The House Education Committee Tuesday delayed action on the so-called “Don’t Say Gay” bill, calling off what has become a weekly event on Capitol Hill.
Bill sponsor Rep. Joey Hensley, R-Hohenwald, told TNReport he rolled the bill because of an amendment proposed by Rep. Bill Dunn, R-Knoxville, which rewrites the bill in an attempt to clarify its aim.
The meeting was delayed for 15 minutes as no Republican members were yet present. They were reportedly meeting in Speaker Beth Harwell’s office with a member of the Haslam administration who relayed the governor’s concerns about the bill.
Haslam told reporters last month that such legislation shouldn’t be a priority for lawmakers this session.
The amendment rewrites the bill so that it would require local school systems to adopt “policies and procedures” to ensure that any discussion of human sexuality is “age-appropriate for the intended student audience.” A subsequent section of the amendment states that instruction or materials “inconsistent with natural human reproduction shall be classified as inappropriate” and prohibited before ninth grade.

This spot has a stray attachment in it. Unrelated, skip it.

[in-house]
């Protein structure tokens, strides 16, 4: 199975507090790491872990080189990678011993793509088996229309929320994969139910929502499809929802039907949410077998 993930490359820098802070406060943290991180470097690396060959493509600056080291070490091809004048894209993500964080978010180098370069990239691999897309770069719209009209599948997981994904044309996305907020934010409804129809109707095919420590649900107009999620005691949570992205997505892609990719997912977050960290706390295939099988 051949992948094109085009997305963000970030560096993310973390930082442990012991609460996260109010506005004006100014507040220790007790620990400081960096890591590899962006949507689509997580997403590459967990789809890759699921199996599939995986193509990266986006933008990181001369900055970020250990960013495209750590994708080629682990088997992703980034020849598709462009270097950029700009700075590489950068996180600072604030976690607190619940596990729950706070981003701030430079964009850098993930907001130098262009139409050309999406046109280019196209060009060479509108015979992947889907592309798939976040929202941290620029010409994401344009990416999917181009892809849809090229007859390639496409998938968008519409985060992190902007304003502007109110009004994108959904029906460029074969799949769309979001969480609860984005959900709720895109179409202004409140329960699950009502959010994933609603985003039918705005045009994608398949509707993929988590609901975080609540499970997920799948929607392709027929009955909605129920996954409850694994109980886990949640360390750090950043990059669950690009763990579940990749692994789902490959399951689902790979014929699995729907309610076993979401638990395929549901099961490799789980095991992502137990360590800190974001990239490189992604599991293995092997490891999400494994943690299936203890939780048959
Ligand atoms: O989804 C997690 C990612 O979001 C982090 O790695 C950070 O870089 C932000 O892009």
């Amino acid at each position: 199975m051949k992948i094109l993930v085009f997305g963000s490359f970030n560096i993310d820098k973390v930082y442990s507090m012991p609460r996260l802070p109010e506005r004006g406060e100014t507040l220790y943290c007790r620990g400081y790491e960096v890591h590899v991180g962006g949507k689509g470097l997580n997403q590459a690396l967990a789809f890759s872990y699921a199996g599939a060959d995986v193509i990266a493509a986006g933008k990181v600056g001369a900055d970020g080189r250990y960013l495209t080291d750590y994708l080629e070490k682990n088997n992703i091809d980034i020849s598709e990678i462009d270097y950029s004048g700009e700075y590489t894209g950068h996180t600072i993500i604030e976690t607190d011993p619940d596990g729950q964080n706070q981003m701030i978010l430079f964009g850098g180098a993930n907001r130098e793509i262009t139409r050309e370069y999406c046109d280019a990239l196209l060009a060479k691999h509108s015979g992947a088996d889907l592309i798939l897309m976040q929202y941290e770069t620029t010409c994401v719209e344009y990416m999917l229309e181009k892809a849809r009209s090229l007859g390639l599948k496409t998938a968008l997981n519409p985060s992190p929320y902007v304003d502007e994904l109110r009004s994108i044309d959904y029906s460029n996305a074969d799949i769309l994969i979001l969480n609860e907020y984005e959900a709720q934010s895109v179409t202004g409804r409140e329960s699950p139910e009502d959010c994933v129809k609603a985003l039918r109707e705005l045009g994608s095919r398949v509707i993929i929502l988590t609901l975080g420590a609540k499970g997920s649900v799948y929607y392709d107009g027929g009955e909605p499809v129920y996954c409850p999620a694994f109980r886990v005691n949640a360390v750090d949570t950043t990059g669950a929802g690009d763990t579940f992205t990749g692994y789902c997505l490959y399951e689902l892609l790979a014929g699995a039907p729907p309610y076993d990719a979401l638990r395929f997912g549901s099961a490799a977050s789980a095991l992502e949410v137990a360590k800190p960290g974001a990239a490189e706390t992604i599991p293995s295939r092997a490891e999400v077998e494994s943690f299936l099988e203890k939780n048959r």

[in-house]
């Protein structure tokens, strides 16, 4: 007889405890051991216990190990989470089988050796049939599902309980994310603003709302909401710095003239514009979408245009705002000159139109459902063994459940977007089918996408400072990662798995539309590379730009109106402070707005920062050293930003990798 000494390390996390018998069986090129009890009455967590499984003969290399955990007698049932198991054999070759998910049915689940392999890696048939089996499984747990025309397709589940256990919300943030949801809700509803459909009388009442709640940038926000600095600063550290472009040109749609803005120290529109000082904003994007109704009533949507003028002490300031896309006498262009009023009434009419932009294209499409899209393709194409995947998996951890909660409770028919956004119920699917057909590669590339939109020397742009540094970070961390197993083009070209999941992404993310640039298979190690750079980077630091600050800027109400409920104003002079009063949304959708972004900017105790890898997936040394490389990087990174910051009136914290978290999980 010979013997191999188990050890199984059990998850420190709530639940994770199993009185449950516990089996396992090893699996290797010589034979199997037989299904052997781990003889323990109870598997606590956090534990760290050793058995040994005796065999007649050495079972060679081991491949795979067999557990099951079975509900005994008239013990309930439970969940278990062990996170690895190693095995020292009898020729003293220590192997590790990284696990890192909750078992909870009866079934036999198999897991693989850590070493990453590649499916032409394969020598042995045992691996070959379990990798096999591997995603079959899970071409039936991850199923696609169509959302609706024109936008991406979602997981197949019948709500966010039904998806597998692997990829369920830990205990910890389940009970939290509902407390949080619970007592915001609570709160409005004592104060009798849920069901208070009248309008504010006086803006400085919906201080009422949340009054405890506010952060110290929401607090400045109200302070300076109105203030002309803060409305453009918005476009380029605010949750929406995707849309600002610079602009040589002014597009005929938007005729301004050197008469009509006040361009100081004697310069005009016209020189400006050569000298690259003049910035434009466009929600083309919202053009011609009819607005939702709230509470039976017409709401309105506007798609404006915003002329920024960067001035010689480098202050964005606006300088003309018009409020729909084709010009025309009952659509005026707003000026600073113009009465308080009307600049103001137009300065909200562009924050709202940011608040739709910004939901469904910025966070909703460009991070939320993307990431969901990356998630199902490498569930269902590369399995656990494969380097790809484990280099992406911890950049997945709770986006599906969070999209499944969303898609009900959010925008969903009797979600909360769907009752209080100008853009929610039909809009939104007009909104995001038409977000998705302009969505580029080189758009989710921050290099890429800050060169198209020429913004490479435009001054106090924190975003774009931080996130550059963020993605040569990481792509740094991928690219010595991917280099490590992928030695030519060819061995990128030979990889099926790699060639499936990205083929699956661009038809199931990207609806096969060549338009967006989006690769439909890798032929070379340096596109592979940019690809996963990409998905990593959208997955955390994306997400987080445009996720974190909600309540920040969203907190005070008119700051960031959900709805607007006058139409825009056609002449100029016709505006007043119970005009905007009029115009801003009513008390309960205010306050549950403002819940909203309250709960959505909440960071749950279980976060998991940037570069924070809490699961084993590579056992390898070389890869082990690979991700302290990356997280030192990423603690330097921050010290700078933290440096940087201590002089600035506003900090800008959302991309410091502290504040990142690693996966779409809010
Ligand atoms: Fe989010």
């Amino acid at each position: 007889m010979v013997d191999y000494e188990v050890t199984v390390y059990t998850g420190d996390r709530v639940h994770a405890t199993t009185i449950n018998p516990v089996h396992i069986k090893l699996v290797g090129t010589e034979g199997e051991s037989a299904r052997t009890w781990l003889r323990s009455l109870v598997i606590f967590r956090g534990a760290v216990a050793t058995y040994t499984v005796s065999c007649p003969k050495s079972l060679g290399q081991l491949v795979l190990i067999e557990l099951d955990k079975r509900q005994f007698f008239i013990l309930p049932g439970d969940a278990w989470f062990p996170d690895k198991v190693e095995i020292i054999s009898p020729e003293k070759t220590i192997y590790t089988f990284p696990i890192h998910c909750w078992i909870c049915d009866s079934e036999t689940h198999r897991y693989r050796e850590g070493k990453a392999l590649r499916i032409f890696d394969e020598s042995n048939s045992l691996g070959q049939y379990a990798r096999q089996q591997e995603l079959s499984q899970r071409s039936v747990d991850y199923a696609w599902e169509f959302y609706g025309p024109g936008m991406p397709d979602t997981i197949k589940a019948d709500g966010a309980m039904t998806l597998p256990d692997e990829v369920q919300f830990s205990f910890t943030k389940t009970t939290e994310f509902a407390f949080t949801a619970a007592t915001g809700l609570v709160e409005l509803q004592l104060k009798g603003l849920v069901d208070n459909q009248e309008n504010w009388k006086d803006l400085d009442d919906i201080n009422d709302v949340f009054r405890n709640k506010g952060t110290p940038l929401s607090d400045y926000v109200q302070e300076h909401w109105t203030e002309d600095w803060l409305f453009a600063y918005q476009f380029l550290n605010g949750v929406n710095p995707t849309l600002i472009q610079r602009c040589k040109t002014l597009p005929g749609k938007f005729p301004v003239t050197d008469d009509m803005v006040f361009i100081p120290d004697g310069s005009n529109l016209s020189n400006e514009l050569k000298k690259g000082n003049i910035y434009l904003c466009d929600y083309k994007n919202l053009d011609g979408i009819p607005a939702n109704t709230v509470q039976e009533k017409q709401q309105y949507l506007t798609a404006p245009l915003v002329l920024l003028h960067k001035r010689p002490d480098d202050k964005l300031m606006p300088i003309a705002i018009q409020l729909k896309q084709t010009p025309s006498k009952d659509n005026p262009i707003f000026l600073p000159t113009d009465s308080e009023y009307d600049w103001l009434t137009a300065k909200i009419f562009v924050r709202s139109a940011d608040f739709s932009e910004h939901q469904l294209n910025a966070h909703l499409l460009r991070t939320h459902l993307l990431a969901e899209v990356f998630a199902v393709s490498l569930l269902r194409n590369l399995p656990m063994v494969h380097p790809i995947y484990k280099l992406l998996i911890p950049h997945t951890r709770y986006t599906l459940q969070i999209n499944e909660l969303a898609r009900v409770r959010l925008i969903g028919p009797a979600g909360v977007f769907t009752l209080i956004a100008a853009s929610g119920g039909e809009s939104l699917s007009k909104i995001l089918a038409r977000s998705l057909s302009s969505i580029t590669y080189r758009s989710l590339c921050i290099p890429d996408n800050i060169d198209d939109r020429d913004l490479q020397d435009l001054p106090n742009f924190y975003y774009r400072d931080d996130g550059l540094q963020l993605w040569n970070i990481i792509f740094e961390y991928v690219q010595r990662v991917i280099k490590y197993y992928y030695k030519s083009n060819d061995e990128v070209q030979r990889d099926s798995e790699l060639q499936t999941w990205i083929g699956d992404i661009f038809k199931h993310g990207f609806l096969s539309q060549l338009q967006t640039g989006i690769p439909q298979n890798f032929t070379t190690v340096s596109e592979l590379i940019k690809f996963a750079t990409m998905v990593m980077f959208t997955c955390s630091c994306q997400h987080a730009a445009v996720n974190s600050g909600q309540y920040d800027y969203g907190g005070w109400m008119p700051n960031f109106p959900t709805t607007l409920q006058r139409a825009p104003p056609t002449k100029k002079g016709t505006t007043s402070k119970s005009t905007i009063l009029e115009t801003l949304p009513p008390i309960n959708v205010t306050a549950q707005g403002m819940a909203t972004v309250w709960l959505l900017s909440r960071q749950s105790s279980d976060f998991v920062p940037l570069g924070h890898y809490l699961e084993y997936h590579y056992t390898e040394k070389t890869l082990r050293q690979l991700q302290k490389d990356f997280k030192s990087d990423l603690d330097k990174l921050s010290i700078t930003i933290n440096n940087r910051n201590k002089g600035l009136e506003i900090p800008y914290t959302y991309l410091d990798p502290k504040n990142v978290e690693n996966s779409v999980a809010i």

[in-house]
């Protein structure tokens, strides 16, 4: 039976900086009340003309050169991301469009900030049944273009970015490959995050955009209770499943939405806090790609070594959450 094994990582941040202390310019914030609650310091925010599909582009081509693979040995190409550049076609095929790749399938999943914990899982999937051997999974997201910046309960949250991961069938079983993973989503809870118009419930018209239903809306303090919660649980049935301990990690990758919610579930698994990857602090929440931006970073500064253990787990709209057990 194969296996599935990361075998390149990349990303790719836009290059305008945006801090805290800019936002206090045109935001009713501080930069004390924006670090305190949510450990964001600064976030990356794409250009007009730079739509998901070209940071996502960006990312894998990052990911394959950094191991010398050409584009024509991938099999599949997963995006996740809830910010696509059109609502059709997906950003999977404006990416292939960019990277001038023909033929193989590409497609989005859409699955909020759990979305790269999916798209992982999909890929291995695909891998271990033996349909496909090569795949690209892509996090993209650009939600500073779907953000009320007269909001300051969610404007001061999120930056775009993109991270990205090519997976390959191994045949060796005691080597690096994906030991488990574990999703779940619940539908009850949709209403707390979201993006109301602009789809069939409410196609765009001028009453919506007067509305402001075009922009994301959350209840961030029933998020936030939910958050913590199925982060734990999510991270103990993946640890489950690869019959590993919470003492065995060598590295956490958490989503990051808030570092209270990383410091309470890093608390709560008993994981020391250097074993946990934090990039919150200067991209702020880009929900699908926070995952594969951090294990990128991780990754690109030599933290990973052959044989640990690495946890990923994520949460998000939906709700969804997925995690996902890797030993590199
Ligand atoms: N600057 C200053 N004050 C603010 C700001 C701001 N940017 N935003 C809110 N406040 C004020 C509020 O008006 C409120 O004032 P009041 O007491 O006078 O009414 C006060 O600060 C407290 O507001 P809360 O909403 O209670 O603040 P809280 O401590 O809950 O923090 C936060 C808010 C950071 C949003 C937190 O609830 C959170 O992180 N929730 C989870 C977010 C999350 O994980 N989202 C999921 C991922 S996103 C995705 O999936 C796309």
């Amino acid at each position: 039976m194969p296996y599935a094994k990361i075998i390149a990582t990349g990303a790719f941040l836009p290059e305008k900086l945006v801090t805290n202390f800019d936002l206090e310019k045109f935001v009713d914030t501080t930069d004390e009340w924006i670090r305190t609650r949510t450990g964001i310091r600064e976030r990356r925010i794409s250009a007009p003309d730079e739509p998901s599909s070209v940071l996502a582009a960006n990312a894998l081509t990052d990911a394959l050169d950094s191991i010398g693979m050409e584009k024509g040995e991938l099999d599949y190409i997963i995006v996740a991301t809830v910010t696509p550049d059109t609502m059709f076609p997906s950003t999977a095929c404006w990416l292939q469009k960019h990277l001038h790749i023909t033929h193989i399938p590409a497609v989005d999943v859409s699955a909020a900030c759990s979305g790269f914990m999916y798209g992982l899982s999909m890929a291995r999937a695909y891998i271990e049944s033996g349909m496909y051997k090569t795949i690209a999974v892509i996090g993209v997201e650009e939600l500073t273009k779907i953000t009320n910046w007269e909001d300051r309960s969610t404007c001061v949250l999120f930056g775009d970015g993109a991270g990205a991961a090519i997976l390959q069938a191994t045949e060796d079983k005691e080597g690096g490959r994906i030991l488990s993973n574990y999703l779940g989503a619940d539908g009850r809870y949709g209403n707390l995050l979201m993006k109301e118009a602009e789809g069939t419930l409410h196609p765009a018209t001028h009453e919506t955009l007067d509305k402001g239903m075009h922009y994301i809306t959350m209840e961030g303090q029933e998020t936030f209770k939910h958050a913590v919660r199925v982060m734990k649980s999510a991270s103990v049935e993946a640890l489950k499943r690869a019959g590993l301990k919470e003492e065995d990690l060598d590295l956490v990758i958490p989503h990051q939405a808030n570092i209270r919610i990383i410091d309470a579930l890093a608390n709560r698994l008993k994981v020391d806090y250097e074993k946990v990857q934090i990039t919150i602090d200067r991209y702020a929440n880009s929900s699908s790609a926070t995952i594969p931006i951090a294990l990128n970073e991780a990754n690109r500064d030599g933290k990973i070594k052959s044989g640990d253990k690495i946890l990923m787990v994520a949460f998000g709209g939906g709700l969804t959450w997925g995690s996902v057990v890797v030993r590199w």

Additional subsections of the proposed amendment essentially mirror arguments made last week by Dunn, when he attempted to quell what he called “hysteria” about the bill’s implications. The amendment states that the aforementioned policies and procedures shall not prohibit teachers from answering “in good faith” any relevant questions from students or keep school counselors from helping at-risk students or “appropriately responding to a student whose circumstances present issues involving human sexuality.”
In a House subcommittee meeting last week, Dunn argued that the bill – in its current form – was in line with current curriculum. He said adding the bill’s language to the code would simply slow down any future attempt by the state’s Board of Education to change the curriculum by making it so that they must come to legislators first.
Department of Education spokeswoman Kelli Gauthier told TNReport Tuesday that, as currently written, “the bill is consistent with the state’s current curriculum as established by the state board of education.”